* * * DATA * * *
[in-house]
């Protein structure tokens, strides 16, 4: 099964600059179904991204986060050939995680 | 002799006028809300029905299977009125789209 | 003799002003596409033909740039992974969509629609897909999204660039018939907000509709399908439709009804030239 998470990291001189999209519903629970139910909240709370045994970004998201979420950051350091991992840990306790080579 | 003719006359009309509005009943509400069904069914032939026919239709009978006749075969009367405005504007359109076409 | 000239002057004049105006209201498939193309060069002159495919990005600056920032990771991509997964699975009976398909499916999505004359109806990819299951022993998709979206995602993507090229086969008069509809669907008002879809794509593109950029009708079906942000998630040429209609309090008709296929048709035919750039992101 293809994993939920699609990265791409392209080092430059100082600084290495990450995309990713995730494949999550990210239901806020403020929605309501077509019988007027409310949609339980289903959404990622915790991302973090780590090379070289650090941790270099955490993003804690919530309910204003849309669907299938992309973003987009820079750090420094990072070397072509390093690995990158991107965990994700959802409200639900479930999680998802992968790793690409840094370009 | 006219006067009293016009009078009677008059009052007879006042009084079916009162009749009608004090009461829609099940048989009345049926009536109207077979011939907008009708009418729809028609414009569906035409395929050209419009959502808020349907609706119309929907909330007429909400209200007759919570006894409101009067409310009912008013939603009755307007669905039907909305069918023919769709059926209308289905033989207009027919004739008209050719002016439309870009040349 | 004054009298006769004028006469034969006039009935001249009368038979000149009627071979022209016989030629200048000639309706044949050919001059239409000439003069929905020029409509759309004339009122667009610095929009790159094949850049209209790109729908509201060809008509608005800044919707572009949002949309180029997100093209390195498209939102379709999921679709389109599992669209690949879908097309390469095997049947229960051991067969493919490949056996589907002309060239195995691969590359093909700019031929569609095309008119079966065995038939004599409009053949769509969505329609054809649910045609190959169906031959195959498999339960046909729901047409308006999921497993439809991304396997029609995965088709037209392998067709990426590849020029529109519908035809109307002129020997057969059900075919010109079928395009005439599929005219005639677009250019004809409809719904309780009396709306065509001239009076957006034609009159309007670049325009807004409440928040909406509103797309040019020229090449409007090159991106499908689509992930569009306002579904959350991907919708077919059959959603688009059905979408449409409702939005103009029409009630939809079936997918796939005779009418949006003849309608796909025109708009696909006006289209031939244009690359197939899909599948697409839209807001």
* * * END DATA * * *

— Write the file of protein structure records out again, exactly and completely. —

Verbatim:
[in-house]
């Protein structure tokens, strides 16, 4: 099964600059179904991204986060050939995680 | 002799006028809300029905299977009125789209 | 003799002003596409033909740039992974969509629609897909999204660039018939907000509709399908439709009804030239 998470990291001189999209519903629970139910909240709370045994970004998201979420950051350091991992840990306790080579 | 003719006359009309509005009943509400069904069914032939026919239709009978006749075969009367405005504007359109076409 | 000239002057004049105006209201498939193309060069002159495919990005600056920032990771991509997964699975009976398909499916999505004359109806990819299951022993998709979206995602993507090229086969008069509809669907008002879809794509593109950029009708079906942000998630040429209609309090008709296929048709035919750039992101 293809994993939920699609990265791409392209080092430059100082600084290495990450995309990713995730494949999550990210239901806020403020929605309501077509019988007027409310949609339980289903959404990622915790991302973090780590090379070289650090941790270099955490993003804690919530309910204003849309669907299938992309973003987009820079750090420094990072070397072509390093690995990158991107965990994700959802409200639900479930999680998802992968790793690409840094370009 | 006219006067009293016009009078009677008059009052007879006042009084079916009162009749009608004090009461829609099940048989009345049926009536109207077979011939907008009708009418729809028609414009569906035409395929050209419009959502808020349907609706119309929907909330007429909400209200007759919570006894409101009067409310009912008013939603009755307007669905039907909305069918023919769709059926209308289905033989207009027919004739008209050719002016439309870009040349 | 004054009298006769004028006469034969006039009935001249009368038979000149009627071979022209016989030629200048000639309706044949050919001059239409000439003069929905020029409509759309004339009122667009610095929009790159094949850049209209790109729908509201060809008509608005800044919707572009949002949309180029997100093209390195498209939102379709999921679709389109599992669209690949879908097309390469095997049947229960051991067969493919490949056996589907002309060239195995691969590359093909700019031929569609095309008119079966065995038939004599409009053949769509969505329609054809649910045609190959169906031959195959498999339960046909729901047409308006999921497993439809991304396997029609995965088709037209392998067709990426590849020029529109519908035809109307002129020997057969059900075919010109079928395009005439599929005219005639677009250019004809409809719904309780009396709306065509001239009076957006034609009159309007670049325009807004409440928040909406509103797309040019020229090449409007090159991106499908689509992930569009306002579904959350991907919708077919059959959603688009059905979408449409409702939005103009029409009630939809079936997918796939005779009418949006003849309608796909025109708009696909006006289209031939244009690359197939899909599948697409839209807001």